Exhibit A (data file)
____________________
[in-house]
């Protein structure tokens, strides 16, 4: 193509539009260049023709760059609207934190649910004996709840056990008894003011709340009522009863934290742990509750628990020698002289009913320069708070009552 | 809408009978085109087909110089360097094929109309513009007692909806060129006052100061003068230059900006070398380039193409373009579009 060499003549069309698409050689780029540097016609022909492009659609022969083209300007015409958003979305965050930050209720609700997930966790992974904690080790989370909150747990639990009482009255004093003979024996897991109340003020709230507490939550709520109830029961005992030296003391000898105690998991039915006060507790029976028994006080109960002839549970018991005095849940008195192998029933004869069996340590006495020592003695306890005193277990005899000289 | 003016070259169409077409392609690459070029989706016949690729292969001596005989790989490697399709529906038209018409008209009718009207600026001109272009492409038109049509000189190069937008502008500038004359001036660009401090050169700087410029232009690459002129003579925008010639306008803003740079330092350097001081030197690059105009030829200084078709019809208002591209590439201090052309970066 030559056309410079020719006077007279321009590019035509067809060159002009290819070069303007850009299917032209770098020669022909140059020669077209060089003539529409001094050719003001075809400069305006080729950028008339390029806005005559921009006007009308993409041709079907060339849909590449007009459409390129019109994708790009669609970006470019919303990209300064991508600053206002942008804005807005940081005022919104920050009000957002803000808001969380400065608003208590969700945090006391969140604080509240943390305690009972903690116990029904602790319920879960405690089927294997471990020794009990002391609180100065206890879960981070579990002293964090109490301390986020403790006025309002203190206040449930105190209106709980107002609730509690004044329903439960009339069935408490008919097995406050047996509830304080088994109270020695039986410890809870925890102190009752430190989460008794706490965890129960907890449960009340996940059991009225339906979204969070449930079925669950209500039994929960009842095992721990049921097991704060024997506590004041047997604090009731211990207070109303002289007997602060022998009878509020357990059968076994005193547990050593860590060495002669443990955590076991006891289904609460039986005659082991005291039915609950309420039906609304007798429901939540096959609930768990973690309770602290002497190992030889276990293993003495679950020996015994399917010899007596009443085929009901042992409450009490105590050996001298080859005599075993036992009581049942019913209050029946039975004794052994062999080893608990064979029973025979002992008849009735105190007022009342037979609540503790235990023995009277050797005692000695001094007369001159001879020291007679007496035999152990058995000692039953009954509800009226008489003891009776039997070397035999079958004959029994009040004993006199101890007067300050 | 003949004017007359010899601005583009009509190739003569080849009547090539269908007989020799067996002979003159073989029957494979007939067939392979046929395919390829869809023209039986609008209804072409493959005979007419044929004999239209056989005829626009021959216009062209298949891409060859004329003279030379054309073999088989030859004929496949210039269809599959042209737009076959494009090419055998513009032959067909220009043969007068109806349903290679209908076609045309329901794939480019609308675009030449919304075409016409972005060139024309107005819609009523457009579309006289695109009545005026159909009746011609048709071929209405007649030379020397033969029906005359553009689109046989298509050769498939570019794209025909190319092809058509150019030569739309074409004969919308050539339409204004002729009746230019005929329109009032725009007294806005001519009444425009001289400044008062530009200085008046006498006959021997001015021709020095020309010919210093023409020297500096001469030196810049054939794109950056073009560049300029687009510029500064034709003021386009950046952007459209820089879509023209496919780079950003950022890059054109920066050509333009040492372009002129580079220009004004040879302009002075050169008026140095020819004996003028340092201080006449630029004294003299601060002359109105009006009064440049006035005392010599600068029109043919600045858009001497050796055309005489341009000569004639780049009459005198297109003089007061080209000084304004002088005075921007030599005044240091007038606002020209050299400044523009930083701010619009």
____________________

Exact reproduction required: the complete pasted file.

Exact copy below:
[in-house]
């Protein structure tokens, strides 16, 4: 193509539009260049023709760059609207934190649910004996709840056990008894003011709340009522009863934290742990509750628990020698002289009913320069708070009552 | 809408009978085109087909110089360097094929109309513009007692909806060129006052100061003068230059900006070398380039193409373009579009 060499003549069309698409050689780029540097016609022909492009659609022969083209300007015409958003979305965050930050209720609700997930966790992974904690080790989370909150747990639990009482009255004093003979024996897991109340003020709230507490939550709520109830029961005992030296003391000898105690998991039915006060507790029976028994006080109960002839549970018991005095849940008195192998029933004869069996340590006495020592003695306890005193277990005899000289 | 003016070259169409077409392609690459070029989706016949690729292969001596005989790989490697399709529906038209018409008209009718009207600026001109272009492409038109049509000189190069937008502008500038004359001036660009401090050169700087410029232009690459002129003579925008010639306008803003740079330092350097001081030197690059105009030829200084078709019809208002591209590439201090052309970066 030559056309410079020719006077007279321009590019035509067809060159002009290819070069303007850009299917032209770098020669022909140059020669077209060089003539529409001094050719003001075809400069305006080729950028008339390029806005005559921009006007009308993409041709079907060339849909590449007009459409390129019109994708790009669609970006470019919303990209300064991508600053206002942008804005807005940081005022919104920050009000957002803000808001969380400065608003208590969700945090006391969140604080509240943390305690009972903690116990029904602790319920879960405690089927294997471990020794009990002391609180100065206890879960981070579990002293964090109490301390986020403790006025309002203190206040449930105190209106709980107002609730509690004044329903439960009339069935408490008919097995406050047996509830304080088994109270020695039986410890809870925890102190009752430190989460008794706490965890129960907890449960009340996940059991009225339906979204969070449930079925669950209500039994929960009842095992721990049921097991704060024997506590004041047997604090009731211990207070109303002289007997602060022998009878509020357990059968076994005193547990050593860590060495002669443990955590076991006891289904609460039986005659082991005291039915609950309420039906609304007798429901939540096959609930768990973690309770602290002497190992030889276990293993003495679950020996015994399917010899007596009443085929009901042992409450009490105590050996001298080859005599075993036992009581049942019913209050029946039975004794052994062999080893608990064979029973025979002992008849009735105190007022009342037979609540503790235990023995009277050797005692000695001094007369001159001879020291007679007496035999152990058995000692039953009954509800009226008489003891009776039997070397035999079958004959029994009040004993006199101890007067300050 | 003949004017007359010899601005583009009509190739003569080849009547090539269908007989020799067996002979003159073989029957494979007939067939392979046929395919390829869809023209039986609008209804072409493959005979007419044929004999239209056989005829626009021959216009062209298949891409060859004329003279030379054309073999088989030859004929496949210039269809599959042209737009076959494009090419055998513009032959067909220009043969007068109806349903290679209908076609045309329901794939480019609308675009030449919304075409016409972005060139024309107005819609009523457009579309006289695109009545005026159909009746011609048709071929209405007649030379020397033969029906005359553009689109046989298509050769498939570019794209025909190319092809058509150019030569739309074409004969919308050539339409204004002729009746230019005929329109009032725009007294806005001519009444425009001289400044008062530009200085008046006498006959021997001015021709020095020309010919210093023409020297500096001469030196810049054939794109950056073009560049300029687009510029500064034709003021386009950046952007459209820089879509023209496919780079950003950022890059054109920066050509333009040492372009002129580079220009004004040879302009002075050169008026140095020819004996003028340092201080006449630029004294003299601060002359109105009006009064440049006035005392010599600068029109043919600045858009001497050796055309005489341009000569004639780049009459005198297109003089007061080209000084304004002088005075921007030599005044240091007038606002020209050299400044523009930083701010619009």